BY STEVE HITE
Nothing feels more welcome on a hot summer afternoon than the air conditioner kicking on. But, while your house is cooling down, electricity generation plants are warmed up and running full tilt to reliably serve everyone’s needs.
Your local electric cooperative is part of a complex system that must be prepared to meet the highest power demands of the year. This is similar to the way a mall parking lot may seem larger than needed. When you pass by on most days, the majority of the spots are empty. Yet on the day after Thanksgiving, customarily the busiest shopping day of the year, the parking lot may be crammed with cars — and more ready to pounce when a spot opens. Your electric co-op has to build or buy enough capacity to fulfill everyone’s needs on that one hottest day (or coldest night) of the year.
Simple supply and demand
Like with other products, the rules of supply and demand apply to electricity. When businesses are operating and everyone is running their A/Cs on a hot summer afternoon, electricity prices on the markets can soar because everyone needs it. You may not see these price differences on your home’s electric bill because your electric co-op may average all of these costs into one amount per kilowatt-hour (kWh) regardless of the time of day you use the power. Eventually, high demand days can lead to higher average costs for everyone overall.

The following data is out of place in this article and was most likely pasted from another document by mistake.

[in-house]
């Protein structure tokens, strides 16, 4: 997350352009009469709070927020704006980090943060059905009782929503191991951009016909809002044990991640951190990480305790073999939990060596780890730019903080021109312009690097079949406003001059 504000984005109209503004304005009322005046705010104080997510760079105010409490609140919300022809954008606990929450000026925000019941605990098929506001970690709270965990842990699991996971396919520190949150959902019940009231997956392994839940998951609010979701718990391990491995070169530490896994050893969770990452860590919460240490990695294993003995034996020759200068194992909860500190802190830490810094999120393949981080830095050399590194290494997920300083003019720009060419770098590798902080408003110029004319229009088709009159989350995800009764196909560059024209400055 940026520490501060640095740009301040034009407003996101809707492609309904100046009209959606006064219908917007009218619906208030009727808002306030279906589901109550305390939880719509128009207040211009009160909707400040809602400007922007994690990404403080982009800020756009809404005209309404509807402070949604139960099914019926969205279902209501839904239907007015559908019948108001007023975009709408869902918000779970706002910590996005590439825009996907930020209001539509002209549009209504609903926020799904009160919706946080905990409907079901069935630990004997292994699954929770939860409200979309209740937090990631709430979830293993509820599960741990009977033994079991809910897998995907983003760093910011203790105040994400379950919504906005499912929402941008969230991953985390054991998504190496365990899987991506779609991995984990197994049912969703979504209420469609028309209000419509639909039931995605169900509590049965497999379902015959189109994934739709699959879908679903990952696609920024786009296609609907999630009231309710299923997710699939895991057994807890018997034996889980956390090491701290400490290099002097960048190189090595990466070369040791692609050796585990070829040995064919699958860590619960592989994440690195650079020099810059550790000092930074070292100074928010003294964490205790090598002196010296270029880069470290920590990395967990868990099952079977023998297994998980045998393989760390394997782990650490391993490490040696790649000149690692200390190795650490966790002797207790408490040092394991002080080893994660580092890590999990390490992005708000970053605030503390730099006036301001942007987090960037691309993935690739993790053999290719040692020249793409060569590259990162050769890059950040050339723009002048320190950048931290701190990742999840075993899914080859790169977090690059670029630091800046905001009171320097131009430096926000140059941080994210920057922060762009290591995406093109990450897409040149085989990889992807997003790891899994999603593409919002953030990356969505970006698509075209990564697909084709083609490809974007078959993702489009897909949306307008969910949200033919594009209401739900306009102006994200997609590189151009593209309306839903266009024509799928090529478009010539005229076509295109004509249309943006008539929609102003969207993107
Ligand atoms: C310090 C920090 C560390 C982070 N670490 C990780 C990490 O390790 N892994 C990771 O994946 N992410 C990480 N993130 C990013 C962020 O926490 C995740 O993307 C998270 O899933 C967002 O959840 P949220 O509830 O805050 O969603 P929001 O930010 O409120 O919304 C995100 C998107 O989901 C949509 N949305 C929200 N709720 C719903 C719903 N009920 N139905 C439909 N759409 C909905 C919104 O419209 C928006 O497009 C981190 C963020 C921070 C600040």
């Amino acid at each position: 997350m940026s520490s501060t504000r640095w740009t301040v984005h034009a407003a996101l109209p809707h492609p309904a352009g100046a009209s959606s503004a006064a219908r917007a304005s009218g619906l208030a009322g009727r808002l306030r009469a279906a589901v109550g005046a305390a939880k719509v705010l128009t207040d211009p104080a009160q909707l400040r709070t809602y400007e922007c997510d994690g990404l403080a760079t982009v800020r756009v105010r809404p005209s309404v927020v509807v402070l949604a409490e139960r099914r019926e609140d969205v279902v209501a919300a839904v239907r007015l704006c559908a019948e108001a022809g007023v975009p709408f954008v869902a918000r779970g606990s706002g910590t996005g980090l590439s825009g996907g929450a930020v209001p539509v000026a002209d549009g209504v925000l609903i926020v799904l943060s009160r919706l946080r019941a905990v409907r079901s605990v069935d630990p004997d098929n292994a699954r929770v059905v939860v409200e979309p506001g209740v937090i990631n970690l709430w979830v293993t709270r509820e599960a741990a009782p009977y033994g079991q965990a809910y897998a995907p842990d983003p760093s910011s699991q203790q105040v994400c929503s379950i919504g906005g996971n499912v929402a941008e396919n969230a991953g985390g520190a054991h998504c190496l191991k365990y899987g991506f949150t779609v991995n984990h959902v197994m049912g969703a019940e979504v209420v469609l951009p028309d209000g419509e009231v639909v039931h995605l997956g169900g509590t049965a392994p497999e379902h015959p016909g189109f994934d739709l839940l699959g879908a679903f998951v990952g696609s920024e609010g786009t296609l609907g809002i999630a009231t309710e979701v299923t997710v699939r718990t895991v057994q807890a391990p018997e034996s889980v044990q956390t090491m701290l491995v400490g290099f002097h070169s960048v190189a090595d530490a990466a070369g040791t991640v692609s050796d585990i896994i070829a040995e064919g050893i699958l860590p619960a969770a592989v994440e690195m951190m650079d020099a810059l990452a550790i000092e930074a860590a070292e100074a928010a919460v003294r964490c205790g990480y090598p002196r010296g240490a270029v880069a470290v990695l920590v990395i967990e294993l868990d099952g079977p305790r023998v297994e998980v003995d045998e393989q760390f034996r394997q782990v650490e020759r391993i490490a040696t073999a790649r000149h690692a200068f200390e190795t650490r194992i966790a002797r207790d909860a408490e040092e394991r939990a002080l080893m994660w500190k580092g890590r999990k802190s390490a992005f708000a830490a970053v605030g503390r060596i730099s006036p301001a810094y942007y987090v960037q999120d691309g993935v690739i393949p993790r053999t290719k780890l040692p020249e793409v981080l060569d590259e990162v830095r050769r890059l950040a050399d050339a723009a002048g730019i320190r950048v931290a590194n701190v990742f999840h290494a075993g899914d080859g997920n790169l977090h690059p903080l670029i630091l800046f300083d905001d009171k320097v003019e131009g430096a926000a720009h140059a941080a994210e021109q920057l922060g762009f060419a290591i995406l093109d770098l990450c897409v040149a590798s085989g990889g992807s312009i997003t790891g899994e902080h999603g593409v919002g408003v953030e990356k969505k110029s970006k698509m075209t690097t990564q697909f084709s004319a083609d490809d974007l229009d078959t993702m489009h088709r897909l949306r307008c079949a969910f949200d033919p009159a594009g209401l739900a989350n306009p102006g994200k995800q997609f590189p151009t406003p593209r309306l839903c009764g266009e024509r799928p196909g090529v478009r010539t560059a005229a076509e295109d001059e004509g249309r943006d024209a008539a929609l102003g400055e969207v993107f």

Your plans can save!
You can easily reduce your energy use during times of peak demand, providing savings for you and your local electric co-op. Even simple steps like raising your thermostat a few degrees and closing the shades against the hot summer sun can help reduce the energy your co-op needs to provide.
Additional steps that can save even more and improve problem areas of your home include air sealing and adding insulation. Properly sized and tuned high-efficiency HVAC equipment can also reduce demand during peak times.
Co-op offers savings programs
Many co-ops offer free advice and power-saving programs for devices like air conditioners and water heater load management. These shift energy use to times when electricity is in less demand. By doing this, the distribution co-op and its generation and transmission cooperative can avoid building new facilities which can lead to higher costs for the local electric cooperative and its members. Everyone can have a role in reducing long-term energy costs for the local co-op — which, in turn, can help minimize the costs you will have to pay in the future as well.
STEVE HITE is energy advisor at Hendricks Power Cooperative